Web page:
Ringo Starr says working with John Lennon on 'Plastic Ono Band' was 'best experience' of career
The record was recorded following The Beatles' break-up in 1970
By Luke Morgan Britton
May 29, 2015
Ringo Starr has talked about working with John Lennon on the album 'John Lennon/Plastic Ono Band'.
'John Lennon/Plastic Ono Band' was recorded following The Beatles' break-up in 1970 and released later that year. Starr played drums on the album, one of the three core musicians who formed the Plastic Ono Band collective alongside Lennon and Klaus Voormann, the German artist who played bass.
"It was incredible," Starr told Uncut of the recording sessions. "John, Klaus and I. One of the finest trios I ever heard. We did it like a jam. We knew John had the songs and we’d kick it in and felt where it should go." Starr states that their familiarity as a group worked to their advantage: "We knew Klaus anyway. John and I really knew each other, so we were psychic where the atmosphere was going to go."
Despite having released 12 albums with the Beatles prior to this, Starr claims that 'John Lennon/Plastic Ono Band' was one of his best studio experiences. "It’s one of the best experiences of being on a record I have ever had," he added in this week's Uncut, which is on sale now. "Just being in the room with John, being honest, the way he was, screaming, shouting and singing. It was an incredible moment."
Yoko Ono recently paid tribute to Ringo Starr by dubbing the drummer "the most influential Beatle" as Starr was inducted into the Rock And Roll Hall Of Fame in April. "No one is probably going to believe it but he was the most influential Beatle," said Ono.
Starr was inducted into the Rock And Roll Hall Of Fame by Paul McCartney, who described the band's first show with Starr: "We had this guy we'd never played with before, and I remember the moment when he started to play – I think it was Ray Charles, 'What'd I Say' – and most of the drummers couldn't nail the drum part. It was a little difficult to do, but Ringo nailed it."
McCartney continued: "And I remember the moment, standing there and looking at John and then looking at George, and the look on our faces was like, fuck you. What is this? And that was the moment, that was the beginning, really, of the Beatles."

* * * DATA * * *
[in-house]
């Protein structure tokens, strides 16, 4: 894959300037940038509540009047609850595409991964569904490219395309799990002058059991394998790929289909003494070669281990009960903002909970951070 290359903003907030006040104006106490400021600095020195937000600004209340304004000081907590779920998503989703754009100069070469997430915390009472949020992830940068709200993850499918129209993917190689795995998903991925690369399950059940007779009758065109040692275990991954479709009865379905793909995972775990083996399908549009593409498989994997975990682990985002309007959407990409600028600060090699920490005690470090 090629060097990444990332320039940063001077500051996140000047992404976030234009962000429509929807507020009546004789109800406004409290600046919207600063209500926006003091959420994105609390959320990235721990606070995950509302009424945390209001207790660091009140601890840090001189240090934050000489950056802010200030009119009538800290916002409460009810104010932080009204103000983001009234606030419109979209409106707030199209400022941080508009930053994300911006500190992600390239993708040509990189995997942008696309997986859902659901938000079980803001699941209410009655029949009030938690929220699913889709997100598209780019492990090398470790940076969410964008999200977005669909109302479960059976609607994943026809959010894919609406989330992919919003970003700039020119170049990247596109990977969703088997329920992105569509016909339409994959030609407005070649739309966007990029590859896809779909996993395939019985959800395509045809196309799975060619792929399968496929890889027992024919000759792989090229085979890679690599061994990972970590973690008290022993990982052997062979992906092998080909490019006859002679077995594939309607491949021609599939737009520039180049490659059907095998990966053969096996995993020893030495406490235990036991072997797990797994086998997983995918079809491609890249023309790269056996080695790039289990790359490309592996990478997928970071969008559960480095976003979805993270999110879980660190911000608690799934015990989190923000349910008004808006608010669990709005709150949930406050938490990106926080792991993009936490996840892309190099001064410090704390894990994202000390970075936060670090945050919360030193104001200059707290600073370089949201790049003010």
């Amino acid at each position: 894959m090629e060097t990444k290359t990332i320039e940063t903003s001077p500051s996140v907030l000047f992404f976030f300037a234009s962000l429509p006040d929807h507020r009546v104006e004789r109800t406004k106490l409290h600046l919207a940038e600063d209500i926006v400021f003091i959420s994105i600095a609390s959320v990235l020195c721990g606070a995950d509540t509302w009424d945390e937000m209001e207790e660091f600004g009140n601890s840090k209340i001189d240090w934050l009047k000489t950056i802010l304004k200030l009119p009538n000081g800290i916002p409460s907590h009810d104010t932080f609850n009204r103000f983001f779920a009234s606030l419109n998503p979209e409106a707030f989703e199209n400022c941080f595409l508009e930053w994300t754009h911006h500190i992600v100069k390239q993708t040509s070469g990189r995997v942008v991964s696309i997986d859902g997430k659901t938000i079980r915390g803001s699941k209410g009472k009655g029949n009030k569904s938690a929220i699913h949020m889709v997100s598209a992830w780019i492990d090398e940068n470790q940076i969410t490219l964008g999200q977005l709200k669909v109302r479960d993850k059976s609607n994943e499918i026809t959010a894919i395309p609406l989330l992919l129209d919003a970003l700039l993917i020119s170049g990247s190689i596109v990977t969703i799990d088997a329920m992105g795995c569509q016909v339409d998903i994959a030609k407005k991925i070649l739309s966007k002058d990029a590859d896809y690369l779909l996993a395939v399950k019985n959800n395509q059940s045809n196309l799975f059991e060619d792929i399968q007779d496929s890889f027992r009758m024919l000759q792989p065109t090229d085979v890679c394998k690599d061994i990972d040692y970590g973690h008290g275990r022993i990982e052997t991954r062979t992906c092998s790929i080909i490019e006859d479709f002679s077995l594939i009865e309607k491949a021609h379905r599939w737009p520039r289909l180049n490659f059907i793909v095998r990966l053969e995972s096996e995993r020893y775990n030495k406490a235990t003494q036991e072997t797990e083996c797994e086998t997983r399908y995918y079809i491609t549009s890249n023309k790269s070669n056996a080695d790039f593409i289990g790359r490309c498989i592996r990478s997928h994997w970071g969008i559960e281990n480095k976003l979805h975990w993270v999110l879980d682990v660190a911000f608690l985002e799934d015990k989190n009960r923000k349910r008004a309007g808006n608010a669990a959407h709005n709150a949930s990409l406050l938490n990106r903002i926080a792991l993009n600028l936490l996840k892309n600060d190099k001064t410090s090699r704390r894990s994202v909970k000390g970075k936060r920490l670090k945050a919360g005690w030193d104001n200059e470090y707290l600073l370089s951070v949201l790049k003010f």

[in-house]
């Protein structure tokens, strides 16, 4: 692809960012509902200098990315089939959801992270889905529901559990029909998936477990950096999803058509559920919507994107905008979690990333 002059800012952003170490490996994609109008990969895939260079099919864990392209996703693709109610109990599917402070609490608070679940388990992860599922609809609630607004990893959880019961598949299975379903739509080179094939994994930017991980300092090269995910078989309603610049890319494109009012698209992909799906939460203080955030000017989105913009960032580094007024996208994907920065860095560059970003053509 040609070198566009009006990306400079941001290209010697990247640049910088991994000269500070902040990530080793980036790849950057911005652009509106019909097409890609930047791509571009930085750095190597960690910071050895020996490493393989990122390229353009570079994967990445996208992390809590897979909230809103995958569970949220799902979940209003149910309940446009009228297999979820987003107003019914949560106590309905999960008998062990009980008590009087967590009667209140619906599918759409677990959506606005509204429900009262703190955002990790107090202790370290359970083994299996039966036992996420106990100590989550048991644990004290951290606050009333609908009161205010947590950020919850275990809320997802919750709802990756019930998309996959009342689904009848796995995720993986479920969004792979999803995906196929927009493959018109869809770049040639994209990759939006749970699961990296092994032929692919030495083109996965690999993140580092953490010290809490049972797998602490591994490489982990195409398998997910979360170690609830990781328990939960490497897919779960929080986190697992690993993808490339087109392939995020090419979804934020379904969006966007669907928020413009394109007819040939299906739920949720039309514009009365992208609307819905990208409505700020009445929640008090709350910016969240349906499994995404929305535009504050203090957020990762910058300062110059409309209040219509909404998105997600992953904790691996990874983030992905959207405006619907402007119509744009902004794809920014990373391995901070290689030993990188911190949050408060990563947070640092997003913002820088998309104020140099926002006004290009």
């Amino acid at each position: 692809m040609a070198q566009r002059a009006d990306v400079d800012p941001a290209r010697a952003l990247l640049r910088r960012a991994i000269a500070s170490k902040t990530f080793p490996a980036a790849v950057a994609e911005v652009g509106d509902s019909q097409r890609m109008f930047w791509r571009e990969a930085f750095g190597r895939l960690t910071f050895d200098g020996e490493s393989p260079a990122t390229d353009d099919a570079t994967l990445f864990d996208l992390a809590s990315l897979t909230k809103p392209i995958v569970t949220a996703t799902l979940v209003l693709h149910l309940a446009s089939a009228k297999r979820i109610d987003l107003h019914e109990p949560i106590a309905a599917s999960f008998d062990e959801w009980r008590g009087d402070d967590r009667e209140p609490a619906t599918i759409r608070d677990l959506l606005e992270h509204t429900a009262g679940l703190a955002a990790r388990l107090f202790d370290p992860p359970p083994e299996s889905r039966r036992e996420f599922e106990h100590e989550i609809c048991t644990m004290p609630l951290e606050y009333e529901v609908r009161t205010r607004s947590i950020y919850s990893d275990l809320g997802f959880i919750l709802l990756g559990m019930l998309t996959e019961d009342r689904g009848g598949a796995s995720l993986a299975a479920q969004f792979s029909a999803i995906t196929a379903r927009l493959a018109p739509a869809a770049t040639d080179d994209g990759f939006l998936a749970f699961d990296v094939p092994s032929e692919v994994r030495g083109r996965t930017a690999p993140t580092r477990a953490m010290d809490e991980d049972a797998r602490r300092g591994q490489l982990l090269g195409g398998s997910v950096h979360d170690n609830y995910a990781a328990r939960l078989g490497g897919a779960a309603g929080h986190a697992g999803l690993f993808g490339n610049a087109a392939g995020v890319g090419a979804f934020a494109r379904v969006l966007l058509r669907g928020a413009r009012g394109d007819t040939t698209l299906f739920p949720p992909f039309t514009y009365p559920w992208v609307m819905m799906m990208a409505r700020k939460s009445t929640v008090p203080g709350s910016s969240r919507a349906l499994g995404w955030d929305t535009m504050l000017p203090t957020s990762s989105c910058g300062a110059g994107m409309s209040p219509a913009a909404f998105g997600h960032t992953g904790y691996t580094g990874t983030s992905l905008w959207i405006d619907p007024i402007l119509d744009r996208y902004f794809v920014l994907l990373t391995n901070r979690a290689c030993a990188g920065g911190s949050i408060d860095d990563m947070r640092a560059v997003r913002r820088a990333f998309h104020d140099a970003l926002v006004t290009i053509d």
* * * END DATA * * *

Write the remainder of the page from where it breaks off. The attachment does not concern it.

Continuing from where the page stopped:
Meanwhile, Ringo Starr recently complained that people are "only interested in the eight years I was in The Beatles".
Ringo Starr: “John Lennon, Klaus Voormann and I were one of the finest trios ever”
May 28, 2015
The drummer discusses The Beatles, Lennon and Zappa in the new Uncut
Ringo Starr answers your questions in the new issue of Uncut, out now.
The drummer discusses The Beatles, Frank Zappa, his playing style and the recording of 1970’s seminal John Lennon/Plastic Ono Band album in the piece.
“It was incredible,” Starr says of the sessions. “John, Klaus [Voormann] and I. One of the finest trios I ever heard. We did it like a jam. We knew John had the songs and we’d kick it in and felt where it should go.
“We knew Klaus anyway. John and I really knew each other, so we were psychic where the atmosphere was going to go.
“It’s one of the best experiences of being on a record I have ever had. Just being in the room with John, being honest, the way he was, screaming, shouting and singing. It was an incredible moment.”
The new issue of Uncut is out now.
Photo: Rob Shanahan
Ringo Starr answers your questions, happily discussing his experiences at Butlins, his friend Peter Sellers and eight years in The Beatles: “I said, ‘Fuck it, it’s too crazy, I’m leaving!’”